Why Brilliant Women Need Optimal Brain Chemical Balance

So here’s the bottom line: without our brains, we wouldn’t be brilliant. Pretty obvious, right? We have to keep our brains working at the best possible level, or our ability to overachieve and stay in the game is just not going to happen. I want to enlighten you on what it takes to make your current stressed, “off-balance” brain GREAT and fully functional for years to come, keeping you performing at the highest level with the least amount of emotional and mental breakdowns.

8 ways that your stress is likely making your brain sick:

1. Stress depletes precious brain chemicals like serotonin and dopamine, causing depression and anxiety. Serotonin is the happy brain chemical that also plays a role in mood, learning, appetite, and sleep. Low serotonin is directly related to depression and anxiety and low dopamine causes a lack of zest, enthusiasm, and motivation for life and is the primary factor in addictions.

2. Stress halts the production of new brain cells, which explains why when we are overly stressed we don’t always think clearly or act in our best interests. Brain-derived neurotrophic factor (BDNF) is a protein that’s essential for keeping brain cells healthy, but high-stress cortisol production or stress hormone imbalances, reduce the production of BDNF, resulting in a halted production of new brain cells. The good news is that putting a stop to this imbalance means that yes, as you age, you can still make new, healthy brain cells (thank goodness!)

3. Chronic stress creates brain fog and emotional instability. Memory problems and a lack of concentration and focus are the hallmarks of chronic stress. Research clearly shows that chronic high stress causes electrical signals in the brain to be delayed or compromised, leaving us wondering why we walked into the bathroom only seconds after we knew we had to go.

4. Stress increases the radical damage in our brain. With high stress, free radicals (killer molecules) are made in surplus, which can cause normal healthy brain cells to rupture and die. If this is coupled with lack of sleep, poor diet, and excessive nutrient deficiencies, the free radical formation increases even more.

5. Stress makes your brain small. Yes, you heard that right. Research continues to show that high stress halts the making of new brain cells and neuronal pathways in the brain. Stress literally shrinks areas like the hippocampus (an area important for memory, and emotions) and the pre-frontal cortex (an area important for decision making and impulsive behavior…. AKA “shopping therapy.”)

6. Stress increases the chances you will have Alzheimer’s and dementia. 1 in 3 U.S. seniors will die with Alzheimer’s or some form of dementia. So we should be careful what we do to our brains to keep them protected.

7. Stress can lead to a toxic waste site in the brain. Every cell in our body is sensitive to toxins, but the brain is on the top of the list when it comes to sensitivity. We have a brain filter that normally keeps us safe, but when this barrier is compromised with stress causing it to be “leaky,” it lets in pathogens, poisons like heavy metals, chemicals, and other toxins we are exposed to.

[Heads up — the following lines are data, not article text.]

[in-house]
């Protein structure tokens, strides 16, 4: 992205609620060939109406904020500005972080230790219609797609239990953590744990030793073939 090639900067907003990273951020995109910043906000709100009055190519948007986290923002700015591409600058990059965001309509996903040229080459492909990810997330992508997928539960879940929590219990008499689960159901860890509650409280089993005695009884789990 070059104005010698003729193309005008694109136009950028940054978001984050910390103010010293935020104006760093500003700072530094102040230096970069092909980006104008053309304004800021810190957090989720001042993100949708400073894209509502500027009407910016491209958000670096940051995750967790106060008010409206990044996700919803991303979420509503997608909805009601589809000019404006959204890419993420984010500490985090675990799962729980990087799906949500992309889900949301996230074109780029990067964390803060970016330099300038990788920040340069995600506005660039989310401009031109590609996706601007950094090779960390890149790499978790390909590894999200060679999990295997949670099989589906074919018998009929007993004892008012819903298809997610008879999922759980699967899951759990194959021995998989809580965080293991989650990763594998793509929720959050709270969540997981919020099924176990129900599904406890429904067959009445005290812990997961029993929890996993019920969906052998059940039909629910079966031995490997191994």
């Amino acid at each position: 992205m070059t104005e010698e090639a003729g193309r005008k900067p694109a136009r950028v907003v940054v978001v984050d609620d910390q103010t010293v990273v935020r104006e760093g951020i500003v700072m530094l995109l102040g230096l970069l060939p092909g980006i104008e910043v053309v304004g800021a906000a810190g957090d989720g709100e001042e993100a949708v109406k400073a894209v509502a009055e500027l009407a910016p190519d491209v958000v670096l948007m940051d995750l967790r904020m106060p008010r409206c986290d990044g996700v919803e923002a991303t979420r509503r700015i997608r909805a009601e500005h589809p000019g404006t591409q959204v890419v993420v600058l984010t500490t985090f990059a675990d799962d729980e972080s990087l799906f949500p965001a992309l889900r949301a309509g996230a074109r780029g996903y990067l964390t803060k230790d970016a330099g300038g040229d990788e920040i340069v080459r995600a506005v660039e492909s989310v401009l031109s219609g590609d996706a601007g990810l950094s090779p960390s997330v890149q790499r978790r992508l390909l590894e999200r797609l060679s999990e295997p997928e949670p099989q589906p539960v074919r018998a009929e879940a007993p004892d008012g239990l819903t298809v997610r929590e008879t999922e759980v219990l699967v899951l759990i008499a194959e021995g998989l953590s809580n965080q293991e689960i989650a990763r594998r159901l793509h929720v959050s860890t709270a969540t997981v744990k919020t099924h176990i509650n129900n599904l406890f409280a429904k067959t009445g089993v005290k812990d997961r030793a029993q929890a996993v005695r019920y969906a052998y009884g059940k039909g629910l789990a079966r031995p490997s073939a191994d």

8. Stress causes the brain to become inflamed. There are special cells in the brain called microglia that protect the brain from infection and toxins, essentially they are part of the brain’s immune system. Unfortunately, with high, relentless stress, the over-reacting of these microglia produces inflammation. This inflammation is part of the depression process as inflammation seems to have a role in all areas of disease in the body.

While we are on the subject of preserving the brain, I must talk about the connection between stress and alcohol and the effect on the brain.

The Alcohol/Stress Connection

With stress comes some level of anxiety, which, as many of us know all too well, alcohol easily manages. Alcohol increases the effects of GABA in the brain, creating a sense of calmness. What this means for you is that your thought, speech, and movements are slowed down, and the more you drink the more of these effects you’ll feel (hence the stumbling around, falling over chairs, and other clumsy things drunk people do). But here’s the twist: Alcohol also increases the release of dopamine in your brain’s “reward center.” The effect is that you keep drinking to get more dopamine release, but at the same time you’re altering other brain chemicals that are just enhancing your feelings of depression.


The focus should be on protecting our brain because without this precious, valuable, and irreplaceable organ we would be totally screwed. Keeping our brain chemicals in check and the neurotransmitters balanced is the goal for optimal concentration, memory, mood, and focus. Habituating on anything that alters the brain in a negative way is the fast pass to long-term problems that often are not reversible.

Originally published April 2019 in Thrive Global